They have come to Clyde River
Published on 23.04.2007 - Global Warming 101 Expedition
Saturday April 14th, the Global Warming 101 expedition lead by Will Steger came to the small port of Clyde River, along the East coast of the Baffin island. Once again, a warm welcome awaited them.
After having ridden a roller-coaster across the last hills separating the group from Clyde River, the Global Warming 101 members joined the remote little town.
Some 20 kilometres before entering the village, snowmobiles came to meet them with dogs and welcomed them. And, once they had reached their destination, the villagers came out from their homes to salute the adventurers. "Elders, teachers, school children, people of all ages came down to the ice to shake our hands and meet our dog teams. We were very touched by the warm welcome and impressed by how well-informed people seemed to be about our expedition and mission, as well as climate change in general."
Clyde River is an important stage for Global Warming 101; it is here that the face of the group will change. There are those who will stay, those who will leave and those who will have arrived in order to participate in the end of the adventure. Among those who will be leaving, let's note Nancu Moundalexis and Sarah McNair-Landry, and among those who will be joining the expedition, let's mention two famous individuals: the mountaineer Ed Viesturs and the millionaire, whom we have also named "the hippie businessman", Richard Branson, along with his sun. Together they will participate in the last stage of the expedition, that which will bring the men of Clyde River to Iglulik, passing through the interior of the island.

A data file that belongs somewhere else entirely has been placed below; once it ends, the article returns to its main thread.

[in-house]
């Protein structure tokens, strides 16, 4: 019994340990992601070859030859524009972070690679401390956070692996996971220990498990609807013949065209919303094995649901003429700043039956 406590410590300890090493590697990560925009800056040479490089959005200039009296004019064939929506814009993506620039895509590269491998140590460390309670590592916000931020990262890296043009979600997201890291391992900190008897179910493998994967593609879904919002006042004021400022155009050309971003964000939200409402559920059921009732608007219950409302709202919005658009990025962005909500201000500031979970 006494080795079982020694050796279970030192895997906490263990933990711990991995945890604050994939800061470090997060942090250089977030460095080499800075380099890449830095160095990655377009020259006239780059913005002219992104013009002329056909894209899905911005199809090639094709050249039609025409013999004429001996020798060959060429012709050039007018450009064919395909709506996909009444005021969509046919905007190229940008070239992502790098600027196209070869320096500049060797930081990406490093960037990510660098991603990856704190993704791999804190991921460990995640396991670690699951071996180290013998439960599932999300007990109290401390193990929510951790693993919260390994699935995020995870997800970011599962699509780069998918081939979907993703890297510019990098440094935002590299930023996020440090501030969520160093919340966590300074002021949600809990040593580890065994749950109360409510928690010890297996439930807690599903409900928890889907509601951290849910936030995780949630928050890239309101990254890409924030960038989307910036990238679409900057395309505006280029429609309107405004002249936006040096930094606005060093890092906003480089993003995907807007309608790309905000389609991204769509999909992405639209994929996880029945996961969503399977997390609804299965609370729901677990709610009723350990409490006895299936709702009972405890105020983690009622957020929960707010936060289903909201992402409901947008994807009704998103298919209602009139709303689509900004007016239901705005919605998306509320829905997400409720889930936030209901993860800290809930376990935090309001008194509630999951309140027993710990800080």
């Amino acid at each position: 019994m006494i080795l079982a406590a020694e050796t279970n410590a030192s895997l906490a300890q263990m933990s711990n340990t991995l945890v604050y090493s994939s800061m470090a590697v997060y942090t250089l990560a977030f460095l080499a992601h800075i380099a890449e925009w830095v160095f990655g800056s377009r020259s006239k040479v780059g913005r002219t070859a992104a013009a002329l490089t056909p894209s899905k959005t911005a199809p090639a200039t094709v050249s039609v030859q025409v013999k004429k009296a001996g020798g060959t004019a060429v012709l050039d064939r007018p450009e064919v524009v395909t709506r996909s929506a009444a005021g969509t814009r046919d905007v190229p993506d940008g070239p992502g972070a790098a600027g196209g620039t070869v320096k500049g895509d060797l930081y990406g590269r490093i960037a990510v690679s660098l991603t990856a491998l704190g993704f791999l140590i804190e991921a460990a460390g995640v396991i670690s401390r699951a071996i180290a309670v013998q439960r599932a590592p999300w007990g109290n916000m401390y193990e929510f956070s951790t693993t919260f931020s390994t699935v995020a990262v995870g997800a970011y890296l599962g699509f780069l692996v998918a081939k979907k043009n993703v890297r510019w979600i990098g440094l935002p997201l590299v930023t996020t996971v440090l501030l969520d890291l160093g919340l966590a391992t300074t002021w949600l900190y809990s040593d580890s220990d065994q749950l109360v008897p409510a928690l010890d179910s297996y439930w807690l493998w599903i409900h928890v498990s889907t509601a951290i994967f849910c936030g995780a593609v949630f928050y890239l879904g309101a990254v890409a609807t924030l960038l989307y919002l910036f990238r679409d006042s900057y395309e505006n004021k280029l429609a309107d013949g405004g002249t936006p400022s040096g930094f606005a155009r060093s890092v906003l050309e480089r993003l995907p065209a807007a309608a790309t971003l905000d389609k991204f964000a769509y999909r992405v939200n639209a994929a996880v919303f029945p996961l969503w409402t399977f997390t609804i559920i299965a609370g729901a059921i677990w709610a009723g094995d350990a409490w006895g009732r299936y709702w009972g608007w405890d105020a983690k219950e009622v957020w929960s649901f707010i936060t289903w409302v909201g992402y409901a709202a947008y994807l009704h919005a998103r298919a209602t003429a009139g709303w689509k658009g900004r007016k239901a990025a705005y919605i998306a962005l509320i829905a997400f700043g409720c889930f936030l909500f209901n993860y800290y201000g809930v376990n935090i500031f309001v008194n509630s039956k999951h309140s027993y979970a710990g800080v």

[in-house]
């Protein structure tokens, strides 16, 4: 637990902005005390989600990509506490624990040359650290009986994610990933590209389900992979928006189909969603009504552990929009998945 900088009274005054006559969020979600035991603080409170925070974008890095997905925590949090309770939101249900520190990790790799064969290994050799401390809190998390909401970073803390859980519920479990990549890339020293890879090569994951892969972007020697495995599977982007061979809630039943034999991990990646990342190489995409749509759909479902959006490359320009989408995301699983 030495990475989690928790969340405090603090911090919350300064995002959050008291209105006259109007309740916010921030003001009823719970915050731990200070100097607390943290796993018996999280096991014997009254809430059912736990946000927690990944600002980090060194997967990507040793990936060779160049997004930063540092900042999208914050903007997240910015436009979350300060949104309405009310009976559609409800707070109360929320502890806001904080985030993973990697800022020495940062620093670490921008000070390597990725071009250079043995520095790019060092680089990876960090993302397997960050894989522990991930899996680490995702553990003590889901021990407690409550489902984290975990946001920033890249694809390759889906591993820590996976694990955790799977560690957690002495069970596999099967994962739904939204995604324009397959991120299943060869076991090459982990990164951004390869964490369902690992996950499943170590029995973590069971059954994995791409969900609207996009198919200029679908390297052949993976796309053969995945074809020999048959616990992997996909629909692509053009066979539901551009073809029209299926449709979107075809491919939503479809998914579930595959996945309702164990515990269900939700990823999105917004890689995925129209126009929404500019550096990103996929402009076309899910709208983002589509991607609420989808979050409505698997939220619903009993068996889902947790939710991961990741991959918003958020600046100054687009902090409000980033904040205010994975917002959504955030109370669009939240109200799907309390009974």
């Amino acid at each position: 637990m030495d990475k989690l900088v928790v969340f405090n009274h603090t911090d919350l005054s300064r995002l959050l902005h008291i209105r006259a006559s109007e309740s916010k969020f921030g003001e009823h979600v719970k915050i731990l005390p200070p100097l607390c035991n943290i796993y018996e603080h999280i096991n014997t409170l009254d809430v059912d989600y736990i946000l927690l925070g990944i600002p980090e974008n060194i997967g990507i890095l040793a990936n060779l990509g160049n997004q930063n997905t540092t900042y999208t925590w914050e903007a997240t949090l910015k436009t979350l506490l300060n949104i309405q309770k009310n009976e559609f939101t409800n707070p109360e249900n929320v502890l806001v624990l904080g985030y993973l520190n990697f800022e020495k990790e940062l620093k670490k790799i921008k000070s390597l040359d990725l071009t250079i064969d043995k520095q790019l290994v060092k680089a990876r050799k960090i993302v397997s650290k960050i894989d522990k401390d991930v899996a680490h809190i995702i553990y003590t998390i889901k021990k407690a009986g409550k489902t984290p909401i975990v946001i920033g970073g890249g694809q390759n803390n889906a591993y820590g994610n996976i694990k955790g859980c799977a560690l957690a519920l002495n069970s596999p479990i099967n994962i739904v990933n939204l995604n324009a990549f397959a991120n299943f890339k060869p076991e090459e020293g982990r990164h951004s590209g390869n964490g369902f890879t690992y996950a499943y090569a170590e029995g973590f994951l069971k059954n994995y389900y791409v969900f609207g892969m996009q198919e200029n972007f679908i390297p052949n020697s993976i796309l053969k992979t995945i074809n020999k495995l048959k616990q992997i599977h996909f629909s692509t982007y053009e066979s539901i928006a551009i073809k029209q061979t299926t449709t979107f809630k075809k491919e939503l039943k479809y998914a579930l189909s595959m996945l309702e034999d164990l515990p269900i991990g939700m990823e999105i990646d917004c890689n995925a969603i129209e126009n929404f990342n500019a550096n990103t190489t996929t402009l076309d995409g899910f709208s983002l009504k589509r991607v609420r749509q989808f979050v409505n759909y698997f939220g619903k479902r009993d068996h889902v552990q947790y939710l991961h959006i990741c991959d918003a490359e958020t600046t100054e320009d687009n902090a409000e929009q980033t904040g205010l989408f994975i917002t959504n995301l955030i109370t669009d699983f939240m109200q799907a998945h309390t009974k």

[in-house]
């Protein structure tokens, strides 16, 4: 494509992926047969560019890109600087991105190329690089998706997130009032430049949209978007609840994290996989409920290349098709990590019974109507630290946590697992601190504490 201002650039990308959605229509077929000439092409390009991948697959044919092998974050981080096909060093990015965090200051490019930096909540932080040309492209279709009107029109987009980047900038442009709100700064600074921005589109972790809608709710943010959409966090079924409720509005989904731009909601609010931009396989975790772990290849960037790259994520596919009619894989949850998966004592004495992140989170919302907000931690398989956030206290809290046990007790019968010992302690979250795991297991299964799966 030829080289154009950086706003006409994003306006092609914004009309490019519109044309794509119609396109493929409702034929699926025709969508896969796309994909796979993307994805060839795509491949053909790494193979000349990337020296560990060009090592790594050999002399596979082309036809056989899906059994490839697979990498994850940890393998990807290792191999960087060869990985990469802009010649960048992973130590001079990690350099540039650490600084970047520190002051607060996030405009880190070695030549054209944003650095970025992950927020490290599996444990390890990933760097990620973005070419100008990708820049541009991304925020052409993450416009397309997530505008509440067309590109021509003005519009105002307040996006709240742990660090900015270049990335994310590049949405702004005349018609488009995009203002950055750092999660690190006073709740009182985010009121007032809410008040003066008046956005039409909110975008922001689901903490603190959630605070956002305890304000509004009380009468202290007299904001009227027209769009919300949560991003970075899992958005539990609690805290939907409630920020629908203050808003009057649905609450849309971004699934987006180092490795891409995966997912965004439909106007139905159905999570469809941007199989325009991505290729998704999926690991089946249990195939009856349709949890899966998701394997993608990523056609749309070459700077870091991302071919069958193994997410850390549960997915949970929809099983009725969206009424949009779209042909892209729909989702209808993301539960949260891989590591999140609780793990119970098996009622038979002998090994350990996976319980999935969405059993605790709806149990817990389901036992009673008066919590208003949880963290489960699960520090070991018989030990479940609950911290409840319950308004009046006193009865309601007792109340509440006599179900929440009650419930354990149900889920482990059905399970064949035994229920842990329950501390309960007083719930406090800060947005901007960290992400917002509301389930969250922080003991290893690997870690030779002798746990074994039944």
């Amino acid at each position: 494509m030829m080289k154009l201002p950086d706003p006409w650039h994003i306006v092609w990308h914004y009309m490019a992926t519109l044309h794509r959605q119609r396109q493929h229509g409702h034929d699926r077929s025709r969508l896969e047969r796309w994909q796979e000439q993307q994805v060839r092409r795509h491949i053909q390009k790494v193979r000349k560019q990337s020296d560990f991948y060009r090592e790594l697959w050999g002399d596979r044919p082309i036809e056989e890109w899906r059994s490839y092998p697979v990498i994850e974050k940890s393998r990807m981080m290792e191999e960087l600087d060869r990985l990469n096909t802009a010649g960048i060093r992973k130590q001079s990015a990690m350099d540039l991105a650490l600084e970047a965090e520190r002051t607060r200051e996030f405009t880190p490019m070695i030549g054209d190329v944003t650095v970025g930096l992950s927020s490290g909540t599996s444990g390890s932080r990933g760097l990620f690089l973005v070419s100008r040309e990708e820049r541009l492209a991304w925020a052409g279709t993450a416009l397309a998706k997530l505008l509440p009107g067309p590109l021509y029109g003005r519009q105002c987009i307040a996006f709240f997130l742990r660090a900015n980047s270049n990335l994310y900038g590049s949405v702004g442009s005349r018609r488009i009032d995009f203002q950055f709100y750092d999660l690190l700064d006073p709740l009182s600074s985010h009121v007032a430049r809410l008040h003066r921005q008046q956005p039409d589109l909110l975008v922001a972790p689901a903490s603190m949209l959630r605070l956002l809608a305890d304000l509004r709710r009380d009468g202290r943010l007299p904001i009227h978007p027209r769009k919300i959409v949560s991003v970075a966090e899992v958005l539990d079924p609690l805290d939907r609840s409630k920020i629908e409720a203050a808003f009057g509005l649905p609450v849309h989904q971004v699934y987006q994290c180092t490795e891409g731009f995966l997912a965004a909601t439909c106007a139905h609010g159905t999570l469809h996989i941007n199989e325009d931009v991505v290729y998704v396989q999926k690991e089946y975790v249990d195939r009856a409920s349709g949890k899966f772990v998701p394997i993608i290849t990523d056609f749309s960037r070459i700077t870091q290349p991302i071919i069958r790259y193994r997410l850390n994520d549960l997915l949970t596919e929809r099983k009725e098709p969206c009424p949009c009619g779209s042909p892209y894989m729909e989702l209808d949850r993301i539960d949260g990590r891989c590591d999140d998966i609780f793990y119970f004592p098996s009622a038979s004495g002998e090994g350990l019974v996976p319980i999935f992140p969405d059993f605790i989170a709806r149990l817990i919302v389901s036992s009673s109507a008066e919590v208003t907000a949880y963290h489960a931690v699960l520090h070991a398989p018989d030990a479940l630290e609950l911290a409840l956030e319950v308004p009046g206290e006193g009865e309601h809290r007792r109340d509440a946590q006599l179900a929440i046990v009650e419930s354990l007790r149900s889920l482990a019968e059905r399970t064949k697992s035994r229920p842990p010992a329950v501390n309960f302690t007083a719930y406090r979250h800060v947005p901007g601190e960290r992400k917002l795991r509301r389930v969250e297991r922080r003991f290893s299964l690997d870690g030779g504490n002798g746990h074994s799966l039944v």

But the Clyde River stage is important for another reason. It is here that, maybe more so than elsewhere, the local population has been confronted already for several years with the impacts of global warming â in a more precise and direct manner. In 1999 indeed, the school of Clyde River was on the front page of the Canadian news because several of its foundations were sinking into the ground in a most disturbingly way due to the thawing of the permafrost. This progressive thaw has had consequences on the lakes and rivers of the region, they are starting to dry out due to the grounds becoming of course more porous.
It is therefore with particular interest that the inhabitants of Clyde River listened with attention to what the expedition specialists had to say about global warming and its consequences. They also listened to one another with the same attention. Together, they have prepared the Earth Day which will be celebrated in a few days, April 21 through April 23.
PS: We thank the Ed Viesturs website, Wikipedia and the government of Nunavut for the photos they have allowed us to use for this article.